Know Better. Read!
Home  »  Cutting Edge  »  Print Your Own Money: Making Soap for Barter

Print Your Own Money: Making Soap for Barter

January 30, 2017       Cutting Edge
Make Soap for Barter
Printing your own money for off-grid
and transition towns

Various homemade soaps with fruit or vegetable
ingredients for exfoliation and herbal benefits to skin

The Yin Fire Rooster this 2017 allows us to reconsider lifestyles and choose to not be a corporate slave and live a simpler yet fuller life in an off-grid situation or by starting anew in a Transition Town where value is what you trade and not necessarily currency.

Making soap for barter is an age-old trade that still works to this day.  In fact, in the west robbers and drug dealers hijack cargo trucks carrying Tide detergent so they can use it as a form of currency for trade because you cannot trace it and it can be exchanged or converted into hard currency too in off-grid operations.  This does not mean you are a drug lord if you decide to make your own soap for barter.  Breaking Bad can be turned on its head and you can cook up tons of beauty soap bars instead to become filthy rich.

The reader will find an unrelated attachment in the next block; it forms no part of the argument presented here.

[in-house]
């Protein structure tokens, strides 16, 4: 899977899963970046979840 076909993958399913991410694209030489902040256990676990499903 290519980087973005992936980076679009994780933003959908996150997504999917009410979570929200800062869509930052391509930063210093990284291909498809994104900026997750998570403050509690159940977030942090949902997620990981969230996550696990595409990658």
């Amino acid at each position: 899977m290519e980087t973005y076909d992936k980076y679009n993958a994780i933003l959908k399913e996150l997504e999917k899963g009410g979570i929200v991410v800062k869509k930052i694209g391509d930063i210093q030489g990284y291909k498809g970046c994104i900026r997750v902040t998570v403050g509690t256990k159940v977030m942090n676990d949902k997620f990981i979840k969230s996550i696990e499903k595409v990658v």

Farmers Market (Earn) & Barter Resource (Survive)

Keeping together a community that trades value starts with fair value exchange and soap inherently has value for everyone.  The measure for trading will be how much one will be willing to exchange for good quality soap.  Unlike money which really has no intrinsic value on its own in an off-grid situation because it is just a piece of paper guaranteed by your bank. 

Image Credit:  Emily Alvarez at Bath Candy Soap  (Fair use)
Homemade Soap Wares  displayed at a Farmers Market

A Transition town that uses barter as a means of exchange of goods and services may also be more fair for bartering homemade soap because value is at the heart of the exchanges that take place and not paper money currency.

Recipe Resources